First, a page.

Over the last 30 years, the stories of people like Larry McAfee and Elizabeth Bouvia—two people with profound levels of disability who requested that their life-prolonging treatments be discontinued—have rallied disability advocates, who interpreted their requests to die as capitulations to Western societies’ perception that their lives were not worth living [6]. More recently, practices like preimplantation and prenatal genetic diagnosis that result in selective abortion have drawn the disability movement’s ire with their “eliminating disability by eliminating persons with disability” approach [2, 6, 7].

My Emory colleague and noted disability studies scholar Rosemarie Garland-Thomson recently termed this sensibility that disability advocates fiercely oppose “eugenic logic” and opined that:

Eugenic logic tells us that our world would be a better place if disability could be eliminated. Enacted worldwide in policies and practices that range from segregation to extermination, the aim of eugenics is to eliminate disability and, by extension, disabled people from the world [8]… This understanding of disability as somehow detachable from human life rather than essential to it fosters the idea that disability does not have much to do with us unless we have the misfortune of having it descend upon us [9].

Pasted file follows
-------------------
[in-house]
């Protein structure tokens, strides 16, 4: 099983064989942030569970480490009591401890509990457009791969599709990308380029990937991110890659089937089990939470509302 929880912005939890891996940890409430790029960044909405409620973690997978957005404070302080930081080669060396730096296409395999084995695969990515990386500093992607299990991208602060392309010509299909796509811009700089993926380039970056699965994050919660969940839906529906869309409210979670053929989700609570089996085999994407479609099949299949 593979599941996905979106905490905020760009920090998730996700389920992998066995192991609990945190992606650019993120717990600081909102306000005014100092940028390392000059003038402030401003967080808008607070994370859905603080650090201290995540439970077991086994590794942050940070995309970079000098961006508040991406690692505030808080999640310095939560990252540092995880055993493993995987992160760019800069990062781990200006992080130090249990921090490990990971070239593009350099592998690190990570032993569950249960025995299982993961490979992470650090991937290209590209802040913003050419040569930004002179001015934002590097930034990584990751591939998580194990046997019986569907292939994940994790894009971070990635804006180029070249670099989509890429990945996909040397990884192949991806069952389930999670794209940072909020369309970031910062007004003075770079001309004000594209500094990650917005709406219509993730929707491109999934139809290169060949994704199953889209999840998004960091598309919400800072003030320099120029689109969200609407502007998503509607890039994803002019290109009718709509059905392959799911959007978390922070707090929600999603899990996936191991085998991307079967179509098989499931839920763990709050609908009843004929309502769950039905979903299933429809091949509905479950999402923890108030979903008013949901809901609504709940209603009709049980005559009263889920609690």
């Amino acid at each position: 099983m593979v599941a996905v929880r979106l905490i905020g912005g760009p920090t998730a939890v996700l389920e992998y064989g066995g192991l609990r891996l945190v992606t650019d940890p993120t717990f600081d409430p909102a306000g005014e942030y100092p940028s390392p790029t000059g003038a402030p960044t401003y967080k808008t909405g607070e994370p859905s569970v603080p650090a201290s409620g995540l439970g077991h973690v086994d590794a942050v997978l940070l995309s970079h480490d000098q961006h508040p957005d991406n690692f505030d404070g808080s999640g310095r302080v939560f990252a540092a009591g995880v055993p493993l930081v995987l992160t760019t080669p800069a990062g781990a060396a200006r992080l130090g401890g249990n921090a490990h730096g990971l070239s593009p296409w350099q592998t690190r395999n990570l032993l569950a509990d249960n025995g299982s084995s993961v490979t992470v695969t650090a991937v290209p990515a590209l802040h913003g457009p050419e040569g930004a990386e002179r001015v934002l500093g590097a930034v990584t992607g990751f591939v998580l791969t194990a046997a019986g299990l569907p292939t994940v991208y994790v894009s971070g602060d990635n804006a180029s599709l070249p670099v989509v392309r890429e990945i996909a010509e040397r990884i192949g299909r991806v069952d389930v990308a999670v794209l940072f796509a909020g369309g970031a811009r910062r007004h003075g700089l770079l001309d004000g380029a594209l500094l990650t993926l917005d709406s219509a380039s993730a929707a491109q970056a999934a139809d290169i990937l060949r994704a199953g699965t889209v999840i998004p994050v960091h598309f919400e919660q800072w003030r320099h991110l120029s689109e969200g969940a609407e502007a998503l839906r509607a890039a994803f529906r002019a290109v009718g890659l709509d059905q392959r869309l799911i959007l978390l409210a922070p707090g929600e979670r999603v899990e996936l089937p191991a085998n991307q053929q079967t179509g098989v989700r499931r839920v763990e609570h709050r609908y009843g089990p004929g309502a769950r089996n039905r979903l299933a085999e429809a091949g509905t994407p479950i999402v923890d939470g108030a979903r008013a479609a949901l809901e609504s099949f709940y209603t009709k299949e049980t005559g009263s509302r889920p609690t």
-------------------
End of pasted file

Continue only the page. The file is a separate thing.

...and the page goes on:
In her essay, Garland-Thomson offers a variety of arguments—based on her view that disability brings the intrinsic value of diversity to the human experience—to show why disability should be appreciated as a good in itself rather than just protected or maintained at arm’s length. She argues that disability enables (1) the creation of meaningful life narratives, especially by contributing to “the cultural work of teaching the nondisabled how to be more human” [10]; (2) knowledge development, especially as that knowledge is processed by an intersection of body and world filtered by the minority epistemic lens of disability; and (3) ethical insight and sensitivity, drawn from an “openness to forces outside of our will as a form of creative and flexible dialectical engagement with the world” [11].